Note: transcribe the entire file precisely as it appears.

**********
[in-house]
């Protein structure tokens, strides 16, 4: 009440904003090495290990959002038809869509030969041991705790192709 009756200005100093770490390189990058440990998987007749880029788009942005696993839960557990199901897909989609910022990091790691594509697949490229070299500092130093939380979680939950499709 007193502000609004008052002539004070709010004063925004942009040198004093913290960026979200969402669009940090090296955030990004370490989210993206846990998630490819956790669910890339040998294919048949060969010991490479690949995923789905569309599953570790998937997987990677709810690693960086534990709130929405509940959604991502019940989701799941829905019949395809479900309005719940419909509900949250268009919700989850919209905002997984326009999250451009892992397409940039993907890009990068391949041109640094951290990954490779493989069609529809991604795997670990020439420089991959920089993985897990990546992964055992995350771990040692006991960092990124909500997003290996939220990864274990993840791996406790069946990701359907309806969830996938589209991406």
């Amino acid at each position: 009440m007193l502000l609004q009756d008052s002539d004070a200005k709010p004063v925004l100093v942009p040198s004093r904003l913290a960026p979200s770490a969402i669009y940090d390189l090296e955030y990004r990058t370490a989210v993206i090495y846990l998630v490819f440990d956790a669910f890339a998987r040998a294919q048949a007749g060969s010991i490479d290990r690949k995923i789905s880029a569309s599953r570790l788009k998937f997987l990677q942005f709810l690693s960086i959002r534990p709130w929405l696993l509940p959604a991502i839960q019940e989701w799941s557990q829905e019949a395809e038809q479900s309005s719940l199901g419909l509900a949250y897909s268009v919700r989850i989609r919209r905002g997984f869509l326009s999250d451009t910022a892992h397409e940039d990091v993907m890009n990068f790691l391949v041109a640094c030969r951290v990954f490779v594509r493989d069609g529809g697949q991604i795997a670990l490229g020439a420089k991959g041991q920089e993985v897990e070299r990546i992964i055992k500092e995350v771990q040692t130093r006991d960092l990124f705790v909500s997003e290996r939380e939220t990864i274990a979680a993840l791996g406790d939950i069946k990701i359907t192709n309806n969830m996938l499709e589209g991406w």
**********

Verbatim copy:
[in-house]
């Protein structure tokens, strides 16, 4: 009440904003090495290990959002038809869509030969041991705790192709 009756200005100093770490390189990058440990998987007749880029788009942005696993839960557990199901897909989609910022990091790691594509697949490229070299500092130093939380979680939950499709 007193502000609004008052002539004070709010004063925004942009040198004093913290960026979200969402669009940090090296955030990004370490989210993206846990998630490819956790669910890339040998294919048949060969010991490479690949995923789905569309599953570790998937997987990677709810690693960086534990709130929405509940959604991502019940989701799941829905019949395809479900309005719940419909509900949250268009919700989850919209905002997984326009999250451009892992397409940039993907890009990068391949041109640094951290990954490779493989069609529809991604795997670990020439420089991959920089993985897990990546992964055992995350771990040692006991960092990124909500997003290996939220990864274990993840791996406790069946990701359907309806969830996938589209991406």
């Amino acid at each position: 009440m007193l502000l609004q009756d008052s002539d004070a200005k709010p004063v925004l100093v942009p040198s004093r904003l913290a960026p979200s770490a969402i669009y940090d390189l090296e955030y990004r990058t370490a989210v993206i090495y846990l998630v490819f440990d956790a669910f890339a998987r040998a294919q048949a007749g060969s010991i490479d290990r690949k995923i789905s880029a569309s599953r570790l788009k998937f997987l990677q942005f709810l690693s960086i959002r534990p709130w929405l696993l509940p959604a991502i839960q019940e989701w799941s557990q829905e019949a395809e038809q479900s309005s719940l199901g419909l509900a949250y897909s268009v919700r989850i989609r919209r905002g997984f869509l326009s999250d451009t910022a892992h397409e940039d990091v993907m890009n990068f790691l391949v041109a640094c030969r951290v990954f490779v594509r493989d069609g529809g697949q991604i795997a670990l490229g020439a420089k991959g041991q920089e993985v897990e070299r990546i992964i055992k500092e995350v771990q040692t130093r006991d960092l990124f705790v909500s997003e290996r939380e939220t990864i274990a979680a993840l791996g406790d939950i069946k990701i359907t192709n309806n969830m996938l499709e589209g991406w």